Cost Reduction. Embedded motion systems typically cost 25 to 50 percent less than their component-based counterparts. In part, this savings comes from the ability to reduce parts count — for instance, by designing in brackets, connectors and other components. The cost reduction can skyrocket well above 50 percent when you factor in all the hidden cost components associated with building and installing a motion system. These include costs related to design engineering, inventory, time-to-market and more.

Many types of applications can reap the benefits of embedded motion. We have implemented this approach on dozens of semiconductor, wet bench, laser cutting, packaging and lab automation machines. The case studies that follow highlight two applications whose performance and cost requirements would have been impossible to meet without an embedded motion solution. One is a linear embedded motion system for a precision semiconductor singulation operation. The other is a rotary motion subsystem we created for a unique type of CNC machine.

Linear Stage For Semiconductor Operation

Stacked stages of any kind can suffer from alignment and control issues when you design and build them as a collection of individual axes. If that stacked stage has to meet challenging positioning accuracy or speed requirements, it is crucial that stage function as an integrated system. We recently delivered just such a stage for a semiconductor singulation operation.

This multi-axis stage required a linear drive system versatile enough to make two very different types of moves. One was a long travel move at 400 mm/sec. The other was a short, high-speed move of 13 mm that must settle to 10 microns in 150 milliseconds. The moving mass seen by the lowest axis in the system was 38 Kg with a bi-directional accuracy goal of ± 5 microns based on the positioning reference from a 1-micron Renishaw optical linear encoder.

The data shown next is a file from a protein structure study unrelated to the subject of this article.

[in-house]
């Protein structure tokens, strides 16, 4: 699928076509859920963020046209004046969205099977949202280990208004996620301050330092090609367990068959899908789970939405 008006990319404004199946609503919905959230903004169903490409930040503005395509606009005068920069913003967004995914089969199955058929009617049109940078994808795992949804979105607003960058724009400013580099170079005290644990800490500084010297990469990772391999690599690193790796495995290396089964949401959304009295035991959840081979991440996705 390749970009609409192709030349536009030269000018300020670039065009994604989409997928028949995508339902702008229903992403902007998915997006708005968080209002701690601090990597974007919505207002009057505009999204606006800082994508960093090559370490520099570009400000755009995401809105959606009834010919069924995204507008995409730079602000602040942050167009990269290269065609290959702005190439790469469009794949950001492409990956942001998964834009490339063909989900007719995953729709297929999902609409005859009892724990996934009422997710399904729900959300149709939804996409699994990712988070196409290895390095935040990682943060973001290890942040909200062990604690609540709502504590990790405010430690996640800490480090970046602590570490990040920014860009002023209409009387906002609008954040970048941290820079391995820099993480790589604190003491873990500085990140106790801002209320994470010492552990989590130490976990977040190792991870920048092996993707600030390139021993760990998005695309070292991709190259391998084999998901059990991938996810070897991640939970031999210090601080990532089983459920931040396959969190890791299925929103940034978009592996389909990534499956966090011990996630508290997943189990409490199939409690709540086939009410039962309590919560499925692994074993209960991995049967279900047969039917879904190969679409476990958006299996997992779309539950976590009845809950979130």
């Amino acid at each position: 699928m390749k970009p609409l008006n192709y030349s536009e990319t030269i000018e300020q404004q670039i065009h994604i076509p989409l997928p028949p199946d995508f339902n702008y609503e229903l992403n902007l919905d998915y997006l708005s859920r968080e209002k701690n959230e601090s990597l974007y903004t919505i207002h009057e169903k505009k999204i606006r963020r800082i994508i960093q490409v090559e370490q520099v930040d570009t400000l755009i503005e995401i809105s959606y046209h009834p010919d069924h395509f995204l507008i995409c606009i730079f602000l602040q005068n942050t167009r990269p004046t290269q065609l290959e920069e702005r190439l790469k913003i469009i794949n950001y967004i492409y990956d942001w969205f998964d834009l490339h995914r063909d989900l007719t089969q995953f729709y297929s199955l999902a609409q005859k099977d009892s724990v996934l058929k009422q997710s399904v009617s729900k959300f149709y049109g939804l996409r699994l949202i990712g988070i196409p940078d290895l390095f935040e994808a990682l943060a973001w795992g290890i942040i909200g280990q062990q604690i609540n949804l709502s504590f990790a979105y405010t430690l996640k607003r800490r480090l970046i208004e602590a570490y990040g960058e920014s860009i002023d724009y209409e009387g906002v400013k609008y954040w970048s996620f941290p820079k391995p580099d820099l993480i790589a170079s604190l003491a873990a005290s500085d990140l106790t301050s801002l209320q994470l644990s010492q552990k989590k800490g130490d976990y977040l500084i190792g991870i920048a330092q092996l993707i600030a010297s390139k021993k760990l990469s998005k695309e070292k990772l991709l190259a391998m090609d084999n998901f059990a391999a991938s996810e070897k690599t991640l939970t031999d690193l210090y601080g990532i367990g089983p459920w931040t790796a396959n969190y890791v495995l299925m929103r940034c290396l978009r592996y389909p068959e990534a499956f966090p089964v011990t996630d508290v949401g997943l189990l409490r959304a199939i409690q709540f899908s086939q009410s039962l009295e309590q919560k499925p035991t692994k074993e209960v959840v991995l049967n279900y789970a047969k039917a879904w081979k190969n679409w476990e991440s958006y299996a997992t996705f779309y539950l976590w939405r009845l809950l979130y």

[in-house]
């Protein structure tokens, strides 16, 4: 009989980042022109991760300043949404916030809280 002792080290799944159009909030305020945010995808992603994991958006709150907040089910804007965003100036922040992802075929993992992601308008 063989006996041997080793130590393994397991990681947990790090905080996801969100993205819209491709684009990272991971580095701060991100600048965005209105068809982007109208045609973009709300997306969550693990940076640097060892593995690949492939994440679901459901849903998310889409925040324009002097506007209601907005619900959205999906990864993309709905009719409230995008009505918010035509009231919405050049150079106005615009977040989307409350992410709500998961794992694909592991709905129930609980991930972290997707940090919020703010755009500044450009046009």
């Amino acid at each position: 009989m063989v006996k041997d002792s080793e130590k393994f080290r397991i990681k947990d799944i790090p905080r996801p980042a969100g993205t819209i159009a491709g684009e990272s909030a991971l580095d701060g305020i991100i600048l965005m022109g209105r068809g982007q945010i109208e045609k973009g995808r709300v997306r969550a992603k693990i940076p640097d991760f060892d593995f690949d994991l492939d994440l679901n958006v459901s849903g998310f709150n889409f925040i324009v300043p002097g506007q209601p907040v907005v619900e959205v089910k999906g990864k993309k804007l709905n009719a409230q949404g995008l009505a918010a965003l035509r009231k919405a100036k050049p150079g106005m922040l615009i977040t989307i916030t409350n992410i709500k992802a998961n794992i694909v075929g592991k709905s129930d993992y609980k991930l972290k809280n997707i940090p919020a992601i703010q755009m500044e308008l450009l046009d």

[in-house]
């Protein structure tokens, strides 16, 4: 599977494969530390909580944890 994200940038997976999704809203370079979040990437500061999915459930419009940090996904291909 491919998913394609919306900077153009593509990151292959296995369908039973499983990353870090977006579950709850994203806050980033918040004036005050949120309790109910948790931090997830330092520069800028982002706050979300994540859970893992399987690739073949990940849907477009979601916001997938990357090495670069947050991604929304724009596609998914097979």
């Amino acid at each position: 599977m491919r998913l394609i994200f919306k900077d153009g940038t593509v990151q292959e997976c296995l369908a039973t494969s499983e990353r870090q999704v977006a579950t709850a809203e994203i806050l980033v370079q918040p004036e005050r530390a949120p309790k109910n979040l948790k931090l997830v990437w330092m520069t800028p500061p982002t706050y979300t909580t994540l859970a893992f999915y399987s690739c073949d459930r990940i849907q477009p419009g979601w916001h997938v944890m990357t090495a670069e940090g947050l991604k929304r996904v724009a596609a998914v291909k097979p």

The customer first tried to use an existing XY ballscrew stage design. By a wide margin, it simply failed to make the desired moves and meet the customer’s throughput requirements. It was possible, in theory, to come up with a ballscrew-based design that would meet the motion requirements. Such a design, however, would require expensive zero-backlash ballscrews and encoders that would exceed the project’s cost targets. The customer next turned to linear motors. While capable of making the desired moves, linear motors for this application would have been large and expensive due to the long motor coil needed to meet the application’s 300 N continuous force requirements. The length of the coil would have required sweeping changes to the overall machine design. And the cost of the linear motor would have been more than 50 percent higher than the customer’s cost targets.

Ultimately, the customer went with an embedded motion system based on our ServoBelt Linear drives and a counterintuitive control strategy that rejected dual-loop control in favor of single-loop control using only the linear encoder.

Getting Started With Embedded Motion

The jump from component-by-component motion systems to embedded motion systems may seem like a leap of faith. You will, after all, be outsourcing the motion control to a vendor.

If you pick the right vendor, though, the outsourcing will pay off with improved performance and reliability. Costs will fall too as motion subsystems arrive at your plant fully-tested, warrantied and ready to drop into your machine.